pieces of furniture, IT equipment, electronic queue system and mobile ASCs purchased and installed

“Before U-LEAD, if citizens needed a service, they could spend from a few days to a week trying to get it. Now it takes a very short time and costs much less. In the training we conducted, we worked with staff not just on what kind of services were needed but how to provide the service. The training was often centred around change management and ensuring a mindset shift to deliver a more service-oriented approach,” Vyacheslav explains.

He says it was not easy to implement because corruption structures had to be broken – one of several cross-cutting aspects of U-LEAD along with gender equality, environmental sustainability, conflict sensitivity, and non-discrimination.

“When we opened the ASCs, a standard was set and employees had to apply it. This created a demand among people for similar services in other parts of country. In the war, people have been forced to leave their homes and relocate to other oblasts (regions). But thanks to the work of U-LEAD, they can expect to receive the same service no matter where they go,” says Vyacheslav, adding “so resettlement is easier.”

Tetiana agrees there were aspects of implementing U-LEAD that were challenging. First came the pandemic and, with it, lots of unknowns. It was difficult to plan and absolutely different approaches were needed.

“Our work required us to visit in person the communities we were supporting – to help establish the legal framework but also to deliver trainings ... with the COVID-19 restrictions, that was not possible,” Tetiana explains, adding, “I am really proud of how we adapted the programme and reshaped the training to be able to deliver online. We taught everyone to use new tools even in remote communities and overcame bad connections. We were lucky to have a very qualified team who drove this process.”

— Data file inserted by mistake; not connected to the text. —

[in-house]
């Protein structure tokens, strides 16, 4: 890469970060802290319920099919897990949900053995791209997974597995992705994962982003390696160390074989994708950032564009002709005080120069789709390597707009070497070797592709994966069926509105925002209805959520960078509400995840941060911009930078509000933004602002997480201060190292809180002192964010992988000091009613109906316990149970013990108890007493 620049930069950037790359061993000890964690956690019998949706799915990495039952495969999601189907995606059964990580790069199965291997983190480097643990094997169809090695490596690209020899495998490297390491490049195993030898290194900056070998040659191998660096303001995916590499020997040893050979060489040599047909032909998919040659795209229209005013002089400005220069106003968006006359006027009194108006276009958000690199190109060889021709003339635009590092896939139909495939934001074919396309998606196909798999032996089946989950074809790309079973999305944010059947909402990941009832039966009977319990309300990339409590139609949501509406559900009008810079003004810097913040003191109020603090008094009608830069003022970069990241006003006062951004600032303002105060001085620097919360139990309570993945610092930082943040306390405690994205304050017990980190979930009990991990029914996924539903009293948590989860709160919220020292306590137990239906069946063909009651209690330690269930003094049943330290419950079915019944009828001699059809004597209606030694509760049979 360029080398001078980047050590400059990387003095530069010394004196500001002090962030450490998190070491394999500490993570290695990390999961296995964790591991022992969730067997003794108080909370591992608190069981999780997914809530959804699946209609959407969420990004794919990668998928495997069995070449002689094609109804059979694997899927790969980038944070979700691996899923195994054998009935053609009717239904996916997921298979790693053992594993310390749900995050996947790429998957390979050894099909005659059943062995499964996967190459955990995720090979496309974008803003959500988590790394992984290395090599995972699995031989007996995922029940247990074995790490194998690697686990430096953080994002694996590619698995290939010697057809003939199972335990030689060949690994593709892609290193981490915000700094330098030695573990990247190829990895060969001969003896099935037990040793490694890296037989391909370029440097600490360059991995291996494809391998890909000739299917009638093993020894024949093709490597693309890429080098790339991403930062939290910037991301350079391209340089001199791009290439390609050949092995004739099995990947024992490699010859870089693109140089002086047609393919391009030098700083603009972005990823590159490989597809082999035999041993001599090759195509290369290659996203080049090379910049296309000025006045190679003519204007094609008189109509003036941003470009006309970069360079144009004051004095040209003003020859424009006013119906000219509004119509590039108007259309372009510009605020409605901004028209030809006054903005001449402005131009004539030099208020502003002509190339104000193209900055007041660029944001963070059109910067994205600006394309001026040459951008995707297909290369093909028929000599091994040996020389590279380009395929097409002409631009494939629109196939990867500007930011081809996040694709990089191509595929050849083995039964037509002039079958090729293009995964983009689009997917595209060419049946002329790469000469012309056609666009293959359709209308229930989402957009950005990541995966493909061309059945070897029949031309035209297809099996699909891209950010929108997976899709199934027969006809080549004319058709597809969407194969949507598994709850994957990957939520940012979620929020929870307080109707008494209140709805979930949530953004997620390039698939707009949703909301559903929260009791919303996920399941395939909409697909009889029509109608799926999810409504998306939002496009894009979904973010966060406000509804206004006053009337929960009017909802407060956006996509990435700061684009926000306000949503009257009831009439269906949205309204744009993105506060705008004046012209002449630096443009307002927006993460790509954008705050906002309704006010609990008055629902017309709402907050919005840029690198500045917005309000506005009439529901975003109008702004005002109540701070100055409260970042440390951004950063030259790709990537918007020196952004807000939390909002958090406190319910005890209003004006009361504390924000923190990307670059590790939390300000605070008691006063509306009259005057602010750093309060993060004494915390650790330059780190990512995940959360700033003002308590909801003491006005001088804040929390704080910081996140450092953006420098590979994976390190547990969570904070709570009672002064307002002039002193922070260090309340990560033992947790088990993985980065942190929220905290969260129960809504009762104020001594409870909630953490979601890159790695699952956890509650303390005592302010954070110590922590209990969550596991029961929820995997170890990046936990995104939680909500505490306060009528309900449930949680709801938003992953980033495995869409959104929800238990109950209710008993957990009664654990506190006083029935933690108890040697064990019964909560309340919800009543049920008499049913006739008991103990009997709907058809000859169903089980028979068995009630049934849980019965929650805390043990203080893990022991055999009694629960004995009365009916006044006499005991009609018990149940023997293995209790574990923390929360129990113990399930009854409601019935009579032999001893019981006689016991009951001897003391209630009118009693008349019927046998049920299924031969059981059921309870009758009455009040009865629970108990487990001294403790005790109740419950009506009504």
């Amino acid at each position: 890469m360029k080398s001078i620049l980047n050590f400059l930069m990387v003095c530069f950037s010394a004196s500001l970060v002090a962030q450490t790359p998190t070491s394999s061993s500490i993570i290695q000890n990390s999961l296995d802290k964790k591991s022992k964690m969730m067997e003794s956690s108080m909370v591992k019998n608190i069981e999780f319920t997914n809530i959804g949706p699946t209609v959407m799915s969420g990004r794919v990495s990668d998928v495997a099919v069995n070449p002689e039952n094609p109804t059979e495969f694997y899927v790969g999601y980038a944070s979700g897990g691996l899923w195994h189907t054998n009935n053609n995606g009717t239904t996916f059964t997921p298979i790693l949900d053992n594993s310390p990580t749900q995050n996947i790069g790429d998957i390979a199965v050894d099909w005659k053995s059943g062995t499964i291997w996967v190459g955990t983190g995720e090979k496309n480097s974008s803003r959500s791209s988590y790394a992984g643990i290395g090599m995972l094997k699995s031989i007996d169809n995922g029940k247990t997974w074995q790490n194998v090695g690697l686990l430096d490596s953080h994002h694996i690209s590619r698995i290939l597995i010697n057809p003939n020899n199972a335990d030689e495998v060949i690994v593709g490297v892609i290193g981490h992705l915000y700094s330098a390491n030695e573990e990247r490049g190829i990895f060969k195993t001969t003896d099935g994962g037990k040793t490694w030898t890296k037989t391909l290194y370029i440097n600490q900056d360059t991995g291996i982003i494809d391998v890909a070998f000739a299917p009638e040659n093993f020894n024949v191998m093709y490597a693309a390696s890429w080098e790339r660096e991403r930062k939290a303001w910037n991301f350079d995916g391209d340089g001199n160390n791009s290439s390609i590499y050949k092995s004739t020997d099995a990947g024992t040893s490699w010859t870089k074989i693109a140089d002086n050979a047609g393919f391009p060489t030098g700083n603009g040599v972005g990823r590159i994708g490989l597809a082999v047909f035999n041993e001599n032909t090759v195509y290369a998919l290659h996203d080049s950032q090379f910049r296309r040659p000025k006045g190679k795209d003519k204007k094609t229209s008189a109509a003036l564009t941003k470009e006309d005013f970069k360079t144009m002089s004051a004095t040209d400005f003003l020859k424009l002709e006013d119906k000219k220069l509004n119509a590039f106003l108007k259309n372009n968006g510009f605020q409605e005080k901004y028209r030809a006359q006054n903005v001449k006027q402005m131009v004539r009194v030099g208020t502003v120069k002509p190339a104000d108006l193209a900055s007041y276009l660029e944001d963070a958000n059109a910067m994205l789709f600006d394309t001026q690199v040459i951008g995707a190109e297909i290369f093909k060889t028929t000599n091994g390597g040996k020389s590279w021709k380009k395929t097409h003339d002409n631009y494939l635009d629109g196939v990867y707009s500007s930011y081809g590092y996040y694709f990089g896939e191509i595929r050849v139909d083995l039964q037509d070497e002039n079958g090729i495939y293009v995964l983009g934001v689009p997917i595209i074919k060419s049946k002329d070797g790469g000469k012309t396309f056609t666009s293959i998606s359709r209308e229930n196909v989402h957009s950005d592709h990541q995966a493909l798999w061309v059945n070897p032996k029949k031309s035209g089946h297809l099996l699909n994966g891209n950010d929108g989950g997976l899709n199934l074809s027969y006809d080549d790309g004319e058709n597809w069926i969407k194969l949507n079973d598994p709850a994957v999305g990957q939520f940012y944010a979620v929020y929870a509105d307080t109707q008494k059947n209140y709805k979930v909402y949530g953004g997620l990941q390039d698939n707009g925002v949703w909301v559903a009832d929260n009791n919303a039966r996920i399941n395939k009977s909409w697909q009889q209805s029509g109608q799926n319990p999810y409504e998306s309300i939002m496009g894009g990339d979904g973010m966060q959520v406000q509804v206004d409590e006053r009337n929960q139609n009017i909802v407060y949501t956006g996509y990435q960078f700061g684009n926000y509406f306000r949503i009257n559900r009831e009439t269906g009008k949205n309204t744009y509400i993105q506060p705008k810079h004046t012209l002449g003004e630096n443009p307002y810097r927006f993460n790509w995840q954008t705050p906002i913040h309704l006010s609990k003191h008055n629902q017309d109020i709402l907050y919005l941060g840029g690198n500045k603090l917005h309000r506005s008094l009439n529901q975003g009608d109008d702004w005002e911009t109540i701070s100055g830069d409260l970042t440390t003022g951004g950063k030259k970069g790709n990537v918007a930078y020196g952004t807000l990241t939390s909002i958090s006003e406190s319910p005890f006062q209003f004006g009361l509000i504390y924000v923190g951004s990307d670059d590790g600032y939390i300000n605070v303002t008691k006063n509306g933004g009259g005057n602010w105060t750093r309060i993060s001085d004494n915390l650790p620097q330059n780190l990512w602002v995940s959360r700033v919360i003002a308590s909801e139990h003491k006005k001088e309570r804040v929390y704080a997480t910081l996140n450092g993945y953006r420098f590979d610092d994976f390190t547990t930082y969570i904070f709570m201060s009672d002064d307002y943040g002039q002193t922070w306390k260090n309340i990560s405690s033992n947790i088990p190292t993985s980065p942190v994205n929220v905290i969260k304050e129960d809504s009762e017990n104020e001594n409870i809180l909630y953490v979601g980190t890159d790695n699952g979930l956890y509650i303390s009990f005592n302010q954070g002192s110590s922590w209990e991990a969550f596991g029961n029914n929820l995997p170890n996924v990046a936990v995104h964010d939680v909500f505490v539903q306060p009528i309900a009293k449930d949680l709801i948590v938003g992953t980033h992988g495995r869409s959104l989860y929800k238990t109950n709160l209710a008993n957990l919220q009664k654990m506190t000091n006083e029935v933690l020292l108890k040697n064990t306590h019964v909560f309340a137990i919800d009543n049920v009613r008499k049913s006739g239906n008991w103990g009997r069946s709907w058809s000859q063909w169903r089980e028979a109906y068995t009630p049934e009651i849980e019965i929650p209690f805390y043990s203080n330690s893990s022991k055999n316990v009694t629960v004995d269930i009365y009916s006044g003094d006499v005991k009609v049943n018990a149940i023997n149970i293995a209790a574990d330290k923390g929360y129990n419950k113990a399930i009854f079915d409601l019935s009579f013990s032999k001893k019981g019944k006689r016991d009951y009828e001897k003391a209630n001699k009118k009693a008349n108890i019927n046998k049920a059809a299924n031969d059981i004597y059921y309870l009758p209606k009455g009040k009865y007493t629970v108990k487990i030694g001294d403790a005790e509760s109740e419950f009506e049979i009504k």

COVID-19 was not the only challenge Tetiana and her team faced. Another big one came in autumn 2020 when Ukrainian administrative reform led to a restructuring of communities. “The list we had at the beginning was not the one we ended with [villages were split or amalgamated with others]. As each ASC model is customised to the structure of the community – how many people live there, how far they are from the ASC, what services they need. All these factors affect the model. We had to adapt quickly, analyse and develop new models for those communities that were affected,” she says.

But there is a silver lining to those bumps in the road. Tetiana believes the experience she got are serving her well in her role as Senior Sector Lead on “Support to Ukraine’s Reforms for Governance” ‒ a Canadian project focussed on governance. Working remotely in Chernivtsi, Tetiana explains: “The priorities of our project have pivoted, and we are focussed on new issues Ukraine has faced due to the war, including food security. The theme is very different from U-LEAD but our approach is similar in terms of how to operate in a crisis situation with new ways of thinking and adapting.”

The work ahead

Both Tetiana and Vyacheslav are keen to work with NIRAS again and see opportunities to revisit the important work of U-LEAD.

“We are very optimistic we will win this war due to the support we receive from our partners,” says Vyacheslav. “But war or no war, economic development of local communities continues to be very important. The process of decentralisation [which began in earnest in 2014] is not complete, although our communities are receiving more power, there is still much to be done. Today there are 1469 hromadas, but only 70% have ASCs. The next step will be to deliver online services to improve coverage.”

But in the short-term, when the war ends and rebuilding starts, Vyacheslav and Tetiana agree it obviously must focus on infrastructure.

“A lot of ASCs have been destroyed unfortunately. These need to be rebuilt because they are, without question, the heart of the community. Together with hospitals and schools, ASCs should be a priority,” Tetiana states.

“I am a results-oriented person and this area of development where I work brings a lot of opportunity to bring real results and change to my country. That inspires me. We cannot predict anything today, everything depends on the outcome of the war. I just know that I am going to work for Ukraine and help my country succeed.” 

Anastasiia Yermoshenko

Anastasiia Yermoshenko

Project Manager

Stockholm, Sweden

+46 8 588 318 01